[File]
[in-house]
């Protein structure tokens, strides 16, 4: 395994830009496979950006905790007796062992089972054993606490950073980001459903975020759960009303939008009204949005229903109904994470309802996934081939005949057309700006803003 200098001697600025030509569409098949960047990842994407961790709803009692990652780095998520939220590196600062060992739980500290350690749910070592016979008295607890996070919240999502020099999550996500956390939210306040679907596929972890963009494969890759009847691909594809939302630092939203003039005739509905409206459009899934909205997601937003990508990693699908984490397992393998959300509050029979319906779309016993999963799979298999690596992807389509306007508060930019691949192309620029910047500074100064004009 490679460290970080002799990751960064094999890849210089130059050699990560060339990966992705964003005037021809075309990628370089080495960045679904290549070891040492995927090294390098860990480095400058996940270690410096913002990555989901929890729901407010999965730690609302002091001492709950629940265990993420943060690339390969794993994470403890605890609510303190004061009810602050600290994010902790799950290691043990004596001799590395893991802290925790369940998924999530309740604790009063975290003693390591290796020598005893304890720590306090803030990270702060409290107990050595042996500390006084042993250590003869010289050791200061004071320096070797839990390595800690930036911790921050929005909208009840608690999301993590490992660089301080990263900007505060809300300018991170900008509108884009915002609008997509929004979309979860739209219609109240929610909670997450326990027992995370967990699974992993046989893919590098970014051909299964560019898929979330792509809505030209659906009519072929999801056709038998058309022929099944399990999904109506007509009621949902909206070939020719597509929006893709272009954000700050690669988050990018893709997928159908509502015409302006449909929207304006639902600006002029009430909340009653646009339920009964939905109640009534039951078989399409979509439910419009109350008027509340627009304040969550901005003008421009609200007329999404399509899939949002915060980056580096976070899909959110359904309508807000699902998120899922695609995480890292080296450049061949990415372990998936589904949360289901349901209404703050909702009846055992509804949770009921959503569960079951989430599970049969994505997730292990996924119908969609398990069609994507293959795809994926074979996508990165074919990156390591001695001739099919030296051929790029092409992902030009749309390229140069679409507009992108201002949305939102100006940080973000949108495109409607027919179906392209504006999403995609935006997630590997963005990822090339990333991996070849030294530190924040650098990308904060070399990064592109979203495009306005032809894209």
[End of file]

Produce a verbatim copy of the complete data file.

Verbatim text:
[in-house]
């Protein structure tokens, strides 16, 4: 395994830009496979950006905790007796062992089972054993606490950073980001459903975020759960009303939008009204949005229903109904994470309802996934081939005949057309700006803003 200098001697600025030509569409098949960047990842994407961790709803009692990652780095998520939220590196600062060992739980500290350690749910070592016979008295607890996070919240999502020099999550996500956390939210306040679907596929972890963009494969890759009847691909594809939302630092939203003039005739509905409206459009899934909205997601937003990508990693699908984490397992393998959300509050029979319906779309016993999963799979298999690596992807389509306007508060930019691949192309620029910047500074100064004009 490679460290970080002799990751960064094999890849210089130059050699990560060339990966992705964003005037021809075309990628370089080495960045679904290549070891040492995927090294390098860990480095400058996940270690410096913002990555989901929890729901407010999965730690609302002091001492709950629940265990993420943060690339390969794993994470403890605890609510303190004061009810602050600290994010902790799950290691043990004596001799590395893991802290925790369940998924999530309740604790009063975290003693390591290796020598005893304890720590306090803030990270702060409290107990050595042996500390006084042993250590003869010289050791200061004071320096070797839990390595800690930036911790921050929005909208009840608690999301993590490992660089301080990263900007505060809300300018991170900008509108884009915002609008997509929004979309979860739209219609109240929610909670997450326990027992995370967990699974992993046989893919590098970014051909299964560019898929979330792509809505030209659906009519072929999801056709038998058309022929099944399990999904109506007509009621949902909206070939020719597509929006893709272009954000700050690669988050990018893709997928159908509502015409302006449909929207304006639902600006002029009430909340009653646009339920009964939905109640009534039951078989399409979509439910419009109350008027509340627009304040969550901005003008421009609200007329999404399509899939949002915060980056580096976070899909959110359904309508807000699902998120899922695609995480890292080296450049061949990415372990998936589904949360289901349901209404703050909702009846055992509804949770009921959503569960079951989430599970049969994505997730292990996924119908969609398990069609994507293959795809994926074979996508990165074919990156390591001695001739099919030296051929790029092409992902030009749309390229140069679409507009992108201002949305939102100006940080973000949108495109409607027919179906392209504006999403995609935006997630590997963005990822090339990333991996070849030294530190924040650098990308904060070399990064592109979203495009306005032809894209």